The connector problem

An example of the use of graph variables.

Description from Bondy, J. and Murty, U. (1976) Graph Theory with Applications. MacMillan, London.

A railway network connecting a number of towns is to be set up. Given the cost $c_{ij}$ of constructing a direct link between towns $v_i$ and $v_j$, design such a network to mininlise the total cost of construction. This is known as the **connector problem**. By regarding each town as a vertex in a weighted graph with weights $w(v_ivj) = c_{ij}$, it is clear that this problem is just that of finding, in a weighted graph $G$, a **connected spanning subgraph of minimum weight**. Moreover, since the weights represent costs, they are certainly non-negative, and we may therefore assume that such a minimum-weight spanning subgraph is a **spanning tree** $T$ of $G$. A minimum-weight spanning tree of a weighted graph will be called an *optimal tree*.

Definition (Minimum Spanning Tree): A minimum weight spanning tree is a subset of the edges of a connected, edge-weighted undirected graph that connects all the vertices together, without any cycles and with the minimum possible total edge weight.

As an example, we can consider the problem of finding airline network where the objective is to reach all given towns and the cost is relative to the distance between them.

Connector problem Connector solution

On the left side, the initial network. On the right side, a solution to this problem, with a cost of 12154.

Now, let’s load the data.

// Load data
String[] cities = new String[]{
  "London", "Mexico City", "New York", "Paris", "Peking", "Tokyo"
};

int[][] distances = 
{
  {0, 5558, 3469, 214, 5074, 5959},   // L
  {5558, 0, 2090, 5725, 7753, 7035},  // MC
  {3469, 2090, 0, 3636, 6844, 6757},  // NY
  {214, 5725, 3636, 0, 5120, 6053},   // Pa
  {5074, 7753, 6844, 5120, 0, 1307},  // Pe
  {5959, 7035, 6757, 6053, 1307, 0},  // T
}

Imports and model

Before going further, create a class and import the following classes.

import org.chocosolver.solver.Model;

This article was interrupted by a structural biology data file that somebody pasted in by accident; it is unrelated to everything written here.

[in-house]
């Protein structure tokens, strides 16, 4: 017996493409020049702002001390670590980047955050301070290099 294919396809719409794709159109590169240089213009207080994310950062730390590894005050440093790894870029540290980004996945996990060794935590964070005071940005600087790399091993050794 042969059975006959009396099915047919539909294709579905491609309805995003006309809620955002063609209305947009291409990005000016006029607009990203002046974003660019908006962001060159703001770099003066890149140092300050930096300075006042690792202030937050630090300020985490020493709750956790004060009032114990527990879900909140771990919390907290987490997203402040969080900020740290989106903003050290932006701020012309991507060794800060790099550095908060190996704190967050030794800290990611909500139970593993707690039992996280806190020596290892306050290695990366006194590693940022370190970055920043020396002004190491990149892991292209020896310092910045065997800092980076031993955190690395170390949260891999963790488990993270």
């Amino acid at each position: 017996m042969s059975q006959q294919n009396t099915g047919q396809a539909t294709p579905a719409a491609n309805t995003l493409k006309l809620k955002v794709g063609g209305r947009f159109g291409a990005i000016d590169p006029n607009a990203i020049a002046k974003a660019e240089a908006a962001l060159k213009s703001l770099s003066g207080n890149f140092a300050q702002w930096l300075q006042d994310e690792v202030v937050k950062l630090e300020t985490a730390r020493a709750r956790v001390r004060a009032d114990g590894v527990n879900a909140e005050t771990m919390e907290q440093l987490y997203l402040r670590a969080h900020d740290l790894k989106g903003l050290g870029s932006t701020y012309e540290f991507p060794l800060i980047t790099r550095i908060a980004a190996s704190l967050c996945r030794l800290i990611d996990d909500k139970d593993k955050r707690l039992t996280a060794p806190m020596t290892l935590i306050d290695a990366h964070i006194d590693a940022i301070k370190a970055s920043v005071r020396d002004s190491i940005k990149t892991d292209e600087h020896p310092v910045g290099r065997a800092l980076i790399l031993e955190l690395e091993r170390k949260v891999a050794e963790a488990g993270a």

import org.chocosolver.solver.Solver;
import org.chocosolver.solver.variables.IntVar;
import org.chocosolver.util.objects.graphs.UndirectedGraph;
import org.chocosolver.util.objects.setDataStructures.SetType;
import org.chocosolver.solver.variables.UndirectedGraphVar;

Then declare a model to work with in a method.

Model cop = new Model("The Connector Problem");

How to build GraphVar

There are 6 nodes in this complete graph. We can declare a GraphVar as an undirected graph, that is based on a lower bound which defines the mandatory elements (vertices and edges) and an upper bound which defines the optional elements. Elements can be removed from the upper bound or enforced in the lower bound. A GraphVar is considered as instantiated when the lower bound and the upper bound are equal.

UndirectedGraph GLB = new UndirectedGraph(cop, cities.length, SetType.BITSET, true);
UndirectedGraph GUB = new UndirectedGraph(cop, cities.length, SetType.BITSET, true);

The last parameter states that all nodes always remain in the graph. The nodes are labeled from 0 to cities.length-1. The lower bound of the GraphVar contains the cities but no edges since none of them are mandatory. The upper bound only contains the cities and the optional edges must now be declared.

for(int i = 0; i < cities.length; i++){
  for(int j = i+1; j < cities.length; j++){
      GUB.addEdge(i, j);   
  }  
}

It is now possible to declare the graph variable G as follow.

UndirectedGraphVar graph = cop.graphVar("G", GLB, GUB);

We can see how the current value of the domain of $G$:

private void printGLB(){
  System.out.println("Lower bound of G:");
  for (int n : graph.getMandatoryNodes()) {
      System.out.printf("\t%s -> {", cities[n]);
      for (int v : graph.getMandatoryNeighborsOf(n)){
          System.out.printf("%s, ", cities[v]);
      }
      System.out.print("}\n");
  }
}
 
private void printGUB(){ 
  System.out.println("Upper bound of G:");
    for (int n : graph.getPotentialNodes()) {
      System.out.printf("\t%s -> {", cities[n]);
      for (int v : graph.getPotentialNeighborsOf(n)){
          System.out.printf("%s, ", cities[v]);
      }
      System.out.print("}\n");
  }
}

Calling these two methods prints

Lower bound of G:
  London -> {}
  Mexico City -> {}
  New York -> {}
  Paris -> {}
  Peking -> {}
  Tokyo -> {}
Upper bound of G:
  London -> {Mexico City, New York, Paris, Peking, Tokyo, }
  Mexico City -> {London, New York, Paris, Peking, Tokyo, }
  New York -> {London, Mexico City, Paris, Peking, Tokyo, }
  Paris -> {London, Mexico City, New York, Peking, Tokyo, }
  Peking -> {London, Mexico City, New York, Paris, Tokyo, }